Last week I blogged about the importance of the Second Vatican Council in the life of the Church, and the responsibility of all Catholics to be proactive with the graces entrusted to them. The fruits of that Council, namely the documents themselves and the broader shift in ecclesial mentality, are perhaps the greatest and most notable graces bestowed on the Church in modern history. However, the lesson to be taken from the parable of the talents is certainly not exhausted in this one event of the twentieth century.
There is a more fundamental point to be made here, and it reflects an interesting phenomenon in the life of the Catholic Church and its members. It is difficult to explain the reasons for it, which in turn sheds light on why it remains unnoticed by many. Getting past this difficulty requires that we see Catholicism objectively, not in a detached sense, but rather in sincere and faithful consideration, as a thing that is whole and comprehensive – something more than church buildings or the individual lives of Christians today. It must be seen, we might say, in a catholic sense. And when we see Catholicism in this way, we see that the graces bestowed on it are not limited to a particular council or moral teaching. We see that the Church, with its history and traditions, with its saints and sinners, and with its profound understanding of and message for humanity, is itself an enormous grace for the world.
The fundamental point alluded to above is a common practice or even tendency of Catholics to bury the talents entrusted to and manifested in the Church. There is no negative intent involved, only a general contentment with the current state of affairs to the point of complacency. In this sense, it’s not as if we actively work to bury our talent as much as we seem to forget or fail to acknowledge that we possess a thing worth burying, or sharing. The example of Vatican II is just one among many. Think of the community itself, a universal fellowship in the midst of an individualistic world. Think broadly of the precious hope and joy that is offered to all people in the gospel. Think practically of the social teachings, which are so desperately needed in this time of political violence, economic collapse, and human impoverishment.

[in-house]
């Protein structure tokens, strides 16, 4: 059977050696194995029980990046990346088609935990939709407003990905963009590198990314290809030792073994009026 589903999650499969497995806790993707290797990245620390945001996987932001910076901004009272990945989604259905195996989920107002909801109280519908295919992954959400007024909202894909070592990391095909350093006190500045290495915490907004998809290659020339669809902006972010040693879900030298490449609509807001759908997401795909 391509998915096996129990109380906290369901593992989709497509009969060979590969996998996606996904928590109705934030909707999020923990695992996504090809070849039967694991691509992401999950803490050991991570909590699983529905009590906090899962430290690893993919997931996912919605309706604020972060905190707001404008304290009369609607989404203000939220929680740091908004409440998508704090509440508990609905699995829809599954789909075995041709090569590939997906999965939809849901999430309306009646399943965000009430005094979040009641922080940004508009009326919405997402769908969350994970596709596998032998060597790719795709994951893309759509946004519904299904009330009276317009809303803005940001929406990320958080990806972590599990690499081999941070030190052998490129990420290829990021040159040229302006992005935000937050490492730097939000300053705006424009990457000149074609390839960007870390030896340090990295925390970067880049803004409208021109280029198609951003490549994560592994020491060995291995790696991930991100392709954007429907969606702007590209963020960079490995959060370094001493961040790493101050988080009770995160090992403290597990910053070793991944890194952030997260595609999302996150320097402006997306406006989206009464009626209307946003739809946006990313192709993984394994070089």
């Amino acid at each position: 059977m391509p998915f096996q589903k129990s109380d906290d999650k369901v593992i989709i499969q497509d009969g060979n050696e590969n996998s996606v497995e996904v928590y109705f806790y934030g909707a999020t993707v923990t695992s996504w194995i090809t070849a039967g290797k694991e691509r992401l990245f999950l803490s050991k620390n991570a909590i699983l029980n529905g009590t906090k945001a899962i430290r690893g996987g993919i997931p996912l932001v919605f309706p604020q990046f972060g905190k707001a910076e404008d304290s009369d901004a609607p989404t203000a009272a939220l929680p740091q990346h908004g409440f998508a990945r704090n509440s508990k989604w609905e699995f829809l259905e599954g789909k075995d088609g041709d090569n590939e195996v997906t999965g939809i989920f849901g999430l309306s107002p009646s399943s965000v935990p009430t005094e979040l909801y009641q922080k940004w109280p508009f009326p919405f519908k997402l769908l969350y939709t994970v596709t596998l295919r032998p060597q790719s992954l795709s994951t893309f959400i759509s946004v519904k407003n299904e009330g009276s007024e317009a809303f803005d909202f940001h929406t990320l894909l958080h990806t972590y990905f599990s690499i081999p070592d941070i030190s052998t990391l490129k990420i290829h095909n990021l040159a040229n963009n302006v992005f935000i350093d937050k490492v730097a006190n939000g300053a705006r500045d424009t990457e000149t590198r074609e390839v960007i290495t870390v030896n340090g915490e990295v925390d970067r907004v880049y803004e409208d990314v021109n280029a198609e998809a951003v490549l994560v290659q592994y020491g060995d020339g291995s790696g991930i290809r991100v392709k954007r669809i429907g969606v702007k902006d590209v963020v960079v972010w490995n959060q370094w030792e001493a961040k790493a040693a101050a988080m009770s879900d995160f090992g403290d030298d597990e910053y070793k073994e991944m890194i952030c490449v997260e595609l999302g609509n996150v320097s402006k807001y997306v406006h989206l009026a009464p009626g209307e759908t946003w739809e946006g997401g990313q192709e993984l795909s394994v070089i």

But there is one talent worth mentioning in particular as we celebrate the Week of Prayer for Christian Unity. The Church is commonly viewed by secular society as one tradition among many – a particular mode of Christianity. I suspect that many other Christians, along with many Catholics, share this mindset. But when we consider what Christian unity means, and what we hope to accomplish by praying for it together, this view becomes less and less convincing. The truth is that uniquely, by it’s very nature the Catholic Church already has everybody in it. Again it is difficult to explain, except by recognizing that no other Christian community has everybody in it in the same way. The broad umbrella of Catholicism, when seen objectively, can be a powerful source for ecumenism because it is constantly being ecumenical within itself. For this reason, Catholics have a special responsibility to seek unity with other Christians, to better understand their histories and traditions, and to love and respect them for who they are.
Photo courtesy of CNS